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Viewpoints: Medicare's future finances; 'promising deal' on VA; Texas 'war on abortion'

Viewpoints: Medicare's future finances; 'promising deal' on VA; Texas 'war on abortion'

Medicare got some good news Monday, when the trustees who oversee its finances announced that the fund that pays for hospital care will remain solvent until 2030, four years longer than its forecast from last year. [More]
Alterations to single gene could predict risk of suicide attempt

Alterations to single gene could predict risk of suicide attempt

Johns Hopkins researchers say they have discovered a chemical alteration in a single human gene linked to stress reactions that, if confirmed in larger studies, could give doctors a simple blood test to reliably predict a person's risk of attempting suicide. [More]
Five-year $10.7M grant to study control, prevention of sexually-transmitted infections

Five-year $10.7M grant to study control, prevention of sexually-transmitted infections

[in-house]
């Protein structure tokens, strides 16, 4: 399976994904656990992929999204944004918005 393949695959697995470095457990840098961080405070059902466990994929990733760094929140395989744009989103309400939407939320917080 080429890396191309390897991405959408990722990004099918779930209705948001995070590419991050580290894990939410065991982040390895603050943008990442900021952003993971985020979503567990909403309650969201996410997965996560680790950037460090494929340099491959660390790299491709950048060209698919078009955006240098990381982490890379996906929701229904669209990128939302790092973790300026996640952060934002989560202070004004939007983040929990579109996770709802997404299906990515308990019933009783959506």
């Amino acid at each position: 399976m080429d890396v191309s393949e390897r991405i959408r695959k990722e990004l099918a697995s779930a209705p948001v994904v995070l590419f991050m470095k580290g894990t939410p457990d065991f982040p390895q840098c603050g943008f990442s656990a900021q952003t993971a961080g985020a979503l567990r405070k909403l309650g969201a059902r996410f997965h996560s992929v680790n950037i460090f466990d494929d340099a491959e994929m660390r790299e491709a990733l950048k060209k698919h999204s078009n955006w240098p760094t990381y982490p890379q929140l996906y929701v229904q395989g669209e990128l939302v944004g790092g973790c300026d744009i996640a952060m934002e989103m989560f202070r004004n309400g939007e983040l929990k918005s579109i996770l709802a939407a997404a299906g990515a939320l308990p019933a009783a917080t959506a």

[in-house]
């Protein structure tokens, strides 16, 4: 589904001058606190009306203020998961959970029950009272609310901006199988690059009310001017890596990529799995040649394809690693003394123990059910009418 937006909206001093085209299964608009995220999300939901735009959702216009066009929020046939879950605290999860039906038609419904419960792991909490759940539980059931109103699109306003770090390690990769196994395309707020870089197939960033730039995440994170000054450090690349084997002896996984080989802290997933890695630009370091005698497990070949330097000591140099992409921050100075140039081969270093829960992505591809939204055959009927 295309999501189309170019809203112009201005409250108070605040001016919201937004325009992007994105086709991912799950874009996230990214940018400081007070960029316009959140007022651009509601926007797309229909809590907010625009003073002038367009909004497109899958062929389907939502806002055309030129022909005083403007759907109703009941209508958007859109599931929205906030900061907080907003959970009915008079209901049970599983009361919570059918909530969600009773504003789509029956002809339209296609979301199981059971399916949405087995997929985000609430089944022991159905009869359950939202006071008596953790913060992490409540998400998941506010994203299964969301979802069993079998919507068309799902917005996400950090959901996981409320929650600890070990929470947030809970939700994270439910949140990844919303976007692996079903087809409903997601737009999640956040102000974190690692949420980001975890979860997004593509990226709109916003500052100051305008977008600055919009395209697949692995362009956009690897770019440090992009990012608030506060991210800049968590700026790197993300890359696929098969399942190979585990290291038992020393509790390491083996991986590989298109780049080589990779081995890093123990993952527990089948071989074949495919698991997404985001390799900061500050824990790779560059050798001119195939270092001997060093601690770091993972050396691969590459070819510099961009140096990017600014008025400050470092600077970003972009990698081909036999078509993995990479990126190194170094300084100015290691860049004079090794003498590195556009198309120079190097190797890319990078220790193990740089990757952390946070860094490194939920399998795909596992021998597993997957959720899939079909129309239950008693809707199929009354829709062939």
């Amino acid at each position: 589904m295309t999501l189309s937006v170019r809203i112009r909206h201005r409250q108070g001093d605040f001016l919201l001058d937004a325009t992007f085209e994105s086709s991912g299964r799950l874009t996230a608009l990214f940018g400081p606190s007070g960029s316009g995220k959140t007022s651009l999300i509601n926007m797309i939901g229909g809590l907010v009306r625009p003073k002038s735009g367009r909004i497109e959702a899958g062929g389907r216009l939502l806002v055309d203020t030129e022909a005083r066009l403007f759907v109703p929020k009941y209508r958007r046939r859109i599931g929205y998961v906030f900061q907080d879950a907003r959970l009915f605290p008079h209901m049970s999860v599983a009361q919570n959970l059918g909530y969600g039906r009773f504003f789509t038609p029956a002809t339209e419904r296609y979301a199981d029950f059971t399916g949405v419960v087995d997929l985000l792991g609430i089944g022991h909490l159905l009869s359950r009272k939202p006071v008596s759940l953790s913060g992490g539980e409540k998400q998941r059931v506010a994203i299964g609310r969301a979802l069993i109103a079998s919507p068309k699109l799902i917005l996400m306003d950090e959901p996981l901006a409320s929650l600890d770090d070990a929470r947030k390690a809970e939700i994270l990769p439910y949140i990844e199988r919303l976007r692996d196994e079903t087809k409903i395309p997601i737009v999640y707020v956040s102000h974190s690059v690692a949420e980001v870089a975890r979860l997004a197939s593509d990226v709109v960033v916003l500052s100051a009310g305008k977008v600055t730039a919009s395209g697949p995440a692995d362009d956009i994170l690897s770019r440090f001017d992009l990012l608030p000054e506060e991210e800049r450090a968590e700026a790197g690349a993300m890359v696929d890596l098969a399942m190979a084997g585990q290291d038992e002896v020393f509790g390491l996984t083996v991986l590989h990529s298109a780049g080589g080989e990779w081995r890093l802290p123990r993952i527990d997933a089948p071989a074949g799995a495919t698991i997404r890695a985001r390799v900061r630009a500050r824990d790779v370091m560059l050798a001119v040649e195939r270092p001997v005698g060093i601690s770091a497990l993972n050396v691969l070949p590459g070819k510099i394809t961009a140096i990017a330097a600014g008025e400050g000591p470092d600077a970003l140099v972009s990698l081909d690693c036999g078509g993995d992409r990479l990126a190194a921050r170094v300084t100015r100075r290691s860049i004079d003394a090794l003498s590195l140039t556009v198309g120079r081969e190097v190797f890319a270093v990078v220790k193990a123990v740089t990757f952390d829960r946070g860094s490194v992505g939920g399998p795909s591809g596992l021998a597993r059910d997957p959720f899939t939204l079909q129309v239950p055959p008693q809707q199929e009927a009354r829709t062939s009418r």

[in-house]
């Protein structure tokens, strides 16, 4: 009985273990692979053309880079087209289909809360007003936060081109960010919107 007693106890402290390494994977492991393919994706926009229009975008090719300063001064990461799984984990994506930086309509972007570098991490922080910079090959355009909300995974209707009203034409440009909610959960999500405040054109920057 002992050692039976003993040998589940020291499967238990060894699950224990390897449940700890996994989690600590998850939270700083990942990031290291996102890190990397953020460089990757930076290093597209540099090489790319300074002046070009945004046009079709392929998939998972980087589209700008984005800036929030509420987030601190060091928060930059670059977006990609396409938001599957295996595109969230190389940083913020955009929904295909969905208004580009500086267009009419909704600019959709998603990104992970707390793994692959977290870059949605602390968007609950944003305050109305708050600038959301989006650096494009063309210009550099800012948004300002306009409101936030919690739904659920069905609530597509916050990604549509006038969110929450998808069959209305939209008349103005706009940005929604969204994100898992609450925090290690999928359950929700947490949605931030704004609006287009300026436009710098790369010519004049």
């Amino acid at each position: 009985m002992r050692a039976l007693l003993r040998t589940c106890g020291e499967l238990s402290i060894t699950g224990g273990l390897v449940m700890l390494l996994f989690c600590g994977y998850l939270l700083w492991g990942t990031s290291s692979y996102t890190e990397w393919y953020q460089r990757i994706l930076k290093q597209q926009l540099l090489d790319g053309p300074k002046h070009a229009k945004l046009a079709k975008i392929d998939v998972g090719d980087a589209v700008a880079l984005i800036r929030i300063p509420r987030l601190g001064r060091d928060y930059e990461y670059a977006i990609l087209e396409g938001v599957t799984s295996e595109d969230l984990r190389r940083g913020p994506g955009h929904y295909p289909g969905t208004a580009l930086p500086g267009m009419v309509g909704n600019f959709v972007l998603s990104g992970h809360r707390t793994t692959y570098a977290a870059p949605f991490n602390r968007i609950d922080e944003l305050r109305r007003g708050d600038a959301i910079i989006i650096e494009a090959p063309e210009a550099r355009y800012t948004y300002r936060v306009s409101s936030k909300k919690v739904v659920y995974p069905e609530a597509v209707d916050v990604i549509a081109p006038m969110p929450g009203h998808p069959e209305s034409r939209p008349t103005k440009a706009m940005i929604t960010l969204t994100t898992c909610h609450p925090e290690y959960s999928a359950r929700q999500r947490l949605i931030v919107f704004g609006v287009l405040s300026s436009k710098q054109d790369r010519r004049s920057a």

The University of Maryland Schools of Dentistry (UM SOD) and Medicine (UM SOM) jointly announced today that they have received a five-year $10.7 million grant award from the National Institute of Allergy and Infectious Diseases (NIAID) of the National Institutes of Health to study the causes, prevention and treatment of sexually-transmitted diseases (STDs). [More]

Researchers examine strong link between brand-specific alcohol ads and youth drinking behavior

Underage drinkers are three times more likely to drink alcohol brands that advertise on television programs they watch compared to other alcohol brands, providing new and compelling evidence of a strong association between alcohol advertising and youth drinking behavior. [More]
FDA approves use of Imbruvica to treat patients with chronic lymphocytic leukemia

FDA approves use of Imbruvica to treat patients with chronic lymphocytic leukemia

The U.S. Food and Drug Administration today expanded the approved use of Imbruvica (ibrutinib) to treat patients with chronic lymphocytic leukemia (CLL) who carry a deletion in chromosome 17 (17p deletion), which is associated with poor responses to standard treatment for CLL. Imbruvica received a breakthrough therapy designation for this use. [More]
Mothers who live near green spaces deliver babies with higher birth weights

Mothers who live near green spaces deliver babies with higher birth weights